It’s Good News And Band News From NBNCo

It’s Good News And Band News From NBNCo

NBNCo is boasting of delivering 100/40 Mbps connections to new FttC (Fibre to the Curb) customers in the Melbourne suburb of Coburg. But CEO Bill Morrow is questioning whether the company will ever be financially competitive as other technologies steal its thunder in delivering fast connectivity.

The Good News

According to NBNCo, they connected a trial premises and achieved speeds of 109Mbps downstream and 44Mbps upstream using VDSL technology over a 70 metre copper line that serves the premises. That’s nothing to be sneezed at although I still wonder what they’d get with FttP.

Given NBNCo is now committed to a multi-technology mix to deliver the network, this is not a terrible option although what real world results we’ll see when more customers are connected and contention ratios become a part of the equation remains to be seen. Anyone with an ADSL connection knows of the daily slowdown after school and during other peak periods.

The Bad News

Bill Morrow has made comments saying the cost of delivering the NBN to a household is about $52 per month but the company is only getting about $43 from retail service providers. You don’t need to be a genius that a monthly loss of $9 per premises gets to be big money pretty quickly.

Morrow says fast mobile broadband is eating into the market and the company may never be profitable.

The wash-up

Whether you’re a fan or foe of the NBN, it’s play to see the entire project has been a steaming pile of political manure. Form the outset, the project has been misrepresented to the public. It has been presented a technology project where it really is a civl engineering project. And the NBN board has had very little engineering expertise on board.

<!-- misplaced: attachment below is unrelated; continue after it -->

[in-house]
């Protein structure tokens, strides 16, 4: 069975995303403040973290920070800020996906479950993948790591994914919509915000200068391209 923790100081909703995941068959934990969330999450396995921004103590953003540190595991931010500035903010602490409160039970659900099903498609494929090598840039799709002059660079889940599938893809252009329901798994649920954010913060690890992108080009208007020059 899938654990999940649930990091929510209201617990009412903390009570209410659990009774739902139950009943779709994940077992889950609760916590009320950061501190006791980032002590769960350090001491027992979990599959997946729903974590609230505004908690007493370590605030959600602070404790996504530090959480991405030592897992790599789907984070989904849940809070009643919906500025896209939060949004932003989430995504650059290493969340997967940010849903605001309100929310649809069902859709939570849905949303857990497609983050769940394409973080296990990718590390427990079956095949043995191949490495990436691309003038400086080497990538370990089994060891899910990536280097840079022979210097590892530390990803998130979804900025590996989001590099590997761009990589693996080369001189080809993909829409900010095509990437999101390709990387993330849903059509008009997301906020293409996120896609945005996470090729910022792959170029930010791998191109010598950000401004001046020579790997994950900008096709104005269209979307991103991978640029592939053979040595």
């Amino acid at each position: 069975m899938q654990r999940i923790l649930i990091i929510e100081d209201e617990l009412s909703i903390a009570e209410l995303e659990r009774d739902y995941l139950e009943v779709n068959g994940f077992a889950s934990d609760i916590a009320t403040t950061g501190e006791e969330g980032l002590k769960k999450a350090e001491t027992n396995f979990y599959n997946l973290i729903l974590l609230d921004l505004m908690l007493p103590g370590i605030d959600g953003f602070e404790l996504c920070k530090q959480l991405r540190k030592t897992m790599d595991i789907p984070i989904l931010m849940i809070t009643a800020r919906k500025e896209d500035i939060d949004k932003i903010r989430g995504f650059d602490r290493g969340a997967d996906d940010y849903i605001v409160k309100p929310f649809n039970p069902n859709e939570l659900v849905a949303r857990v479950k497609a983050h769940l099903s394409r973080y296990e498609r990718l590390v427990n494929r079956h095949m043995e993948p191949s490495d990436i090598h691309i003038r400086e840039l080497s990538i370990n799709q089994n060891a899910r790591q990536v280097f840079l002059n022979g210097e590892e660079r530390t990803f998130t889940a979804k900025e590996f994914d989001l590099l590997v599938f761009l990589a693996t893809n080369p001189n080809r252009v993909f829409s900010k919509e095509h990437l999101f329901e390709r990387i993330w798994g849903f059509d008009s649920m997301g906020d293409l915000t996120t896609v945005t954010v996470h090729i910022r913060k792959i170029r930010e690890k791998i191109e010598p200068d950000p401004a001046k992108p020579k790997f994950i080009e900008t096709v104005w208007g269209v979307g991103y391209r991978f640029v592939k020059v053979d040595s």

But they did spend almost half a million dollars on coffee machines so that’s something.

I count myself as fortunate, having, over the last 20 years or so, having access to HFC for my broadband using both Telstra and Optus as my service providers. So, reliable and fast connections have been the norm for me.

But it’s no wonder people are frustrated by the NBN. Those on the network are getting inconsistent performance, and there’s still no clear vision or impetus to make it a forward looking project, with most of the strategic thinking limited to arresting our fall down the Netflix connectivity ratings.


  • An editor might need to take another glance at this article.

    I wonder what the NBN will look like once it’s finished. Patchwork quilts are pleasant to use, unfortunate the same can’t be said about an internet service.

  • Hi Anthony!

    Thought you might like to know – The title of your article has a typo
    (although it kind of works, talking about bandwidth!)

    It’s Good News And “Band” News From NBNCo


    it’s “play” to see the entire project
    “Form” the outset, the project
    really is a “civl” engineering
    I count myself as fortunate, having, over the last 20 years or so, “having” access to HFC

    10/10 content, 6/10 spelling. See me after class. 😉

  • I’ve been expecting 2 services to switch over – one at home and one at work. They’ve just been put back another 6 months at least from the originally promised date. Not sure whether I’m happy or sad about that, given all the talk about poor NBN speeds.

    On ADSL I currently get about 7Mbps and 15Mbps on my two connections. If I have to pay more on NBN just to get the same speeds, or have to pay the same as now and get worse speeds on NBN (and all the anecdotes seem to suggest there is a fair chance of both of those happening) you can rest assured that I will not be a happy puppy, and will make a big fuss about that.

    And yet, in the end, it will be to no avail, because I will have no choice but to accept whatever I get, or pay more, and likely, barely get what I’m paying for. There’s something there that just feels thoroughly rotten.

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